Fully implementing the Next Generation Science Standards is a growth process. Once you actually have a program that is thoughtful and well developed, it will take three to five years to get to a fully successful and effective implementation.
A quote that resonates when thinking about teaching and learning with the Next Generation Science Standards comes from Angela Duckworth in her book Grit: “Novelty for the beginner comes in one form and novelty for the expert in another. For the beginner, novelty is anything that hasn’t been encountered before. For the expert, novelty is a nuance.”Continue reading
In general, it’s important to have straightforward expectations that you hold students accountable to in each part of a science or engineering lesson.
Students need to understand that they’re being held accountable to these expectations. Straightforward expectations help both parties to engage and provide feedback, and to do so in a way that's meaningful to each other.
Here we’ll walk through a KnowAtom lesson, which has 5 parts that unfold over the course of a week or a week and a half, but these ideas can be applied to any lesson.Continue reading
Socratic dialogue is an important way to get students to begin working with their own ideas and the ideas of others, clarifying what they think and why they think it, and then refining their thoughts as a result of the discussion.Continue reading
Achieve has recently published a new resource aimed at helping educators begin to evaluate common claims made by curriculum providers about how their materials relate to the Next Generation Science Standards.
We asked our curriculum content specialists to review the document, and they came up with 3 key takeaways.Continue reading
A program aimed at providing children living in camps for internally displaced people in the Kurdish Region of Iraq with important skill-building science instruction has established a vital network of people who know STEM (science, technology, engineering, and math) and who have a desire to learn and to teach other people in one of the most challenging environments on Earth.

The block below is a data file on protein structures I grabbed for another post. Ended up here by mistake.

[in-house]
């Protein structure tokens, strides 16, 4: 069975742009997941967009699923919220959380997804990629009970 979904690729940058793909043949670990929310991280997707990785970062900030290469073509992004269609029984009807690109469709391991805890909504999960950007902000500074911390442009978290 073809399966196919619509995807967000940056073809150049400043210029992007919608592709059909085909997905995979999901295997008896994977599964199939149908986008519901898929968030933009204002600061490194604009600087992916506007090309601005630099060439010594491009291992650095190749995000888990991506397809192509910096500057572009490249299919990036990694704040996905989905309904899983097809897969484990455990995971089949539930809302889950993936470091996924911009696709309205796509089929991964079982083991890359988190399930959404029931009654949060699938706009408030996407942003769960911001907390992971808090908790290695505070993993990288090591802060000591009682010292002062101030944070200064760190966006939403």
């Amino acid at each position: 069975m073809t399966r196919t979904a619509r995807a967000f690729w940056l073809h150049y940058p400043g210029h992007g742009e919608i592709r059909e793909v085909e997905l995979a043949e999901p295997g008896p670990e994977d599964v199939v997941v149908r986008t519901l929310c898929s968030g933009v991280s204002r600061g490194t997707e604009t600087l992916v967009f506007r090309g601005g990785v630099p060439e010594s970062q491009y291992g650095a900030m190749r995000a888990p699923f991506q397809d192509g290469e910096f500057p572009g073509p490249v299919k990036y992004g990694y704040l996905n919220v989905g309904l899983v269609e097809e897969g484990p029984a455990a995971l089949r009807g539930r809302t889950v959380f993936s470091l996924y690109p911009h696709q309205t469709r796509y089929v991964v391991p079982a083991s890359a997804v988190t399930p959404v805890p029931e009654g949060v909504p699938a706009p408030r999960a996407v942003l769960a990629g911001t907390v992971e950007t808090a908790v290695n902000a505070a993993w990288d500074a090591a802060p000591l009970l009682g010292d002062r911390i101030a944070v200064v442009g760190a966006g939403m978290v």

The program began in 2015 in an effort to build relevant and lifelong skills for children living in conflict while at the same time helping to take their mind off of the conflict. Since its beginning, KnowAtom has partnered with local aid workers and the precursor to STEM Synergy, a non-profit that partners with community leaders to deliver quality STEM education to communities on the cusp of rapid development.Continue reading
There are 5 steps educators can adopt in their own classrooms to use phenomena most effectively in the classroom.
Step 1: Find a real-world anchor phenomenon.
If you're a KnowAtom user, you don't need to find anything because phenomena are the basis for all of our lessons. If you don't use KnowAtom, that's fine. These are all things you can do in your class.Continue reading
Phenomena are an essential part of teaching the Next Generation Science Standards.
This is because they provide the real-world context for learning. When combined with the science and engineering practices, phenomena are a powerful way to engage students as scientists and engineers in the classroom.
Phenomena are central to a next generation-aligned instructional model because they allow students to develop and use all of the practices in a variety of contexts.Continue reading
The Next Generation Science Standards are all about students being scientists and engineers every day in the classroom. And if a student is going to be a scientist or engineer in the classroom, if that's going to be the mode of learning, there needs to be a purpose.
That’s where phenomena come in.
Phenomena provide the real-world context for learning. For scientists, a phenomenon is an observable event, a complex, real-world context. For engineers, phenomena have to do with a problem that may be solved by extending their knowledge of science.Continue reading
Innovative companies like iRobot face many of the same challenges as teachers and school districts that are adopting and beginning to implement the Next Generation Science Standards.Continue reading